• It can be a negative indefinite pronoun. Its translation is anyone/anybody/somebody/someone if used without ne (negation); if used with ne (negation) its translation is nobody. Its gender is masculine.

personne (indefinite pronoun) in the sense of nobody is very common.

personne (indefinite pronoun) with the meaning of anybody/anyone/somebody/someone is less common. Examples:

  • faire quelque chose comme/mieux que personne ~= to do something better than anyone/anybody (else)
  • sans personne pour m'aider ~= without anyone ou anybody to help me
  • personne de blessé? ~= anyone ou anybody hurt?

You don't use personne and pas together to emphasize a stronger negation for example. I have never seen that in a sentence.

Laurent gave a good example of the usage of double negation in his answer (excellent mention).


Google translate gives me "personne n'a arrivés". If it is correct, why "n'a arrivés" and not "n'est arrivés", and why plural "arrivés" for "personne"? I thought it has a singular meaning.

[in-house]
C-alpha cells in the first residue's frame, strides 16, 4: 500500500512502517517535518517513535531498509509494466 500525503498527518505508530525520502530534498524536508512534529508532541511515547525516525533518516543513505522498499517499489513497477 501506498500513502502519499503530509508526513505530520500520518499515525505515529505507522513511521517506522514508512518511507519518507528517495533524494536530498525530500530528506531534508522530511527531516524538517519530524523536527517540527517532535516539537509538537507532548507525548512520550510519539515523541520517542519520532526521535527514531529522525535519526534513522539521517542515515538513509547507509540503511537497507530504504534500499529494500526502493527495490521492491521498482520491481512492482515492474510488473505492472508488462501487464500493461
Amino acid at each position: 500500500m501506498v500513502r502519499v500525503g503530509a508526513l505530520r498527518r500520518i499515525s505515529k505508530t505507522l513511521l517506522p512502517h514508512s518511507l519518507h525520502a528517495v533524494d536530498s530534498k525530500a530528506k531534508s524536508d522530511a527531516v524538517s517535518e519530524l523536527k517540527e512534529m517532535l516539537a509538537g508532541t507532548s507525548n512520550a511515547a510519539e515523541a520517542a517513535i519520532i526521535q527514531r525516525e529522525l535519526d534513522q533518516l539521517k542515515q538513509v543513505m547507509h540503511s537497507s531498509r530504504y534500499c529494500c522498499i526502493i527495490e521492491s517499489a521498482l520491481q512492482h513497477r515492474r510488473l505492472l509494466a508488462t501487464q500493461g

Google Translate uses probability theory and statistics. The translations are fallible at times, not like a dictionary for example. I suggest not to rely on Google Translate and use dictionaries or site like this one.

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    Thanks ;). No I don't count on Google translate for sure. I use it mostly for orthography purpose, to correct accents or when I am sure 80-90% and need some further help. – Kenny Jul 16 '15 at 8:46
  • I can't think of an example where "Personne" would be used without "ne" and translated to "anyone/anybody/somebody/someone". For those I would rather use French word "Quelqu'un". – Laurent S. Jul 16 '15 at 8:53
  • I updated my answer with some examples – Ely Jul 16 '15 at 9:02
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    Thanks. Indeed I didn't think about these. "Quiconque/qui que ce soit" might also be a good fit though, but your examples are indeed more usual. – Laurent S. Jul 16 '15 at 11:15